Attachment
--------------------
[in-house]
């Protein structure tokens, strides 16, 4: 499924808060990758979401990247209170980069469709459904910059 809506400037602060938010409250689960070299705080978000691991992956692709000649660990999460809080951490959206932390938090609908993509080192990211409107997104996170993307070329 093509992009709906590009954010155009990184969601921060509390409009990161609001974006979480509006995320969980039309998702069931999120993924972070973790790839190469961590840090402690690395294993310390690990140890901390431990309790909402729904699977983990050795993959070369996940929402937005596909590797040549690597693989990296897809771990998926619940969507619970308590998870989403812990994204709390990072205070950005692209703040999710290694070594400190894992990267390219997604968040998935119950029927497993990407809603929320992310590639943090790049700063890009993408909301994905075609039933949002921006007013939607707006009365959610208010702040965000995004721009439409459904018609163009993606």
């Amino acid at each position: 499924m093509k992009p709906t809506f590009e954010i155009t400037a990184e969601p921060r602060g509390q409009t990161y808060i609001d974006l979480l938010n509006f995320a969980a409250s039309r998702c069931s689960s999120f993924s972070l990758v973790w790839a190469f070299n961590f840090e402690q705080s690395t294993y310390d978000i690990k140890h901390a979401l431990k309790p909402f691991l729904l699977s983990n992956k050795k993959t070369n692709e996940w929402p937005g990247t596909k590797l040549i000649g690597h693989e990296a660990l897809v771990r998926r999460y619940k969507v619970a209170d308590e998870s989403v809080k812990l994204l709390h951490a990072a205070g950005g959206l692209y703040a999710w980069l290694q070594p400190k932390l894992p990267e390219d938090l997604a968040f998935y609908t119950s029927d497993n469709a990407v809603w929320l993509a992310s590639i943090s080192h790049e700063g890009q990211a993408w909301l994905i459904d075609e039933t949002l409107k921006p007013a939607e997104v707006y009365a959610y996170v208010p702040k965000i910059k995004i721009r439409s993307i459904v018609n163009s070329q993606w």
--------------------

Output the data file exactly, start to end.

[in-house]
């Protein structure tokens, strides 16, 4: 499924808060990758979401990247209170980069469709459904910059 809506400037602060938010409250689960070299705080978000691991992956692709000649660990999460809080951490959206932390938090609908993509080192990211409107997104996170993307070329 093509992009709906590009954010155009990184969601921060509390409009990161609001974006979480509006995320969980039309998702069931999120993924972070973790790839190469961590840090402690690395294993310390690990140890901390431990309790909402729904699977983990050795993959070369996940929402937005596909590797040549690597693989990296897809771990998926619940969507619970308590998870989403812990994204709390990072205070950005692209703040999710290694070594400190894992990267390219997604968040998935119950029927497993990407809603929320992310590639943090790049700063890009993408909301994905075609039933949002921006007013939607707006009365959610208010702040965000995004721009439409459904018609163009993606």
């Amino acid at each position: 499924m093509k992009p709906t809506f590009e954010i155009t400037a990184e969601p921060r602060g509390q409009t990161y808060i609001d974006l979480l938010n509006f995320a969980a409250s039309r998702c069931s689960s999120f993924s972070l990758v973790w790839a190469f070299n961590f840090e402690q705080s690395t294993y310390d978000i690990k140890h901390a979401l431990k309790p909402f691991l729904l699977s983990n992956k050795k993959t070369n692709e996940w929402p937005g990247t596909k590797l040549i000649g690597h693989e990296a660990l897809v771990r998926r999460y619940k969507v619970a209170d308590e998870s989403v809080k812990l994204l709390h951490a990072a205070g950005g959206l692209y703040a999710w980069l290694q070594p400190k932390l894992p990267e390219d938090l997604a968040f998935y609908t119950s029927d497993n469709a990407v809603w929320l993509a992310s590639i943090s080192h790049e700063g890009q990211a993408w909301l994905i459904d075609e039933t949002l409107k921006p007013a939607e997104v707006y009365a959610y996170v208010p702040k965000i910059k995004i721009r439409s993307i459904v018609n163009s070329q993606w």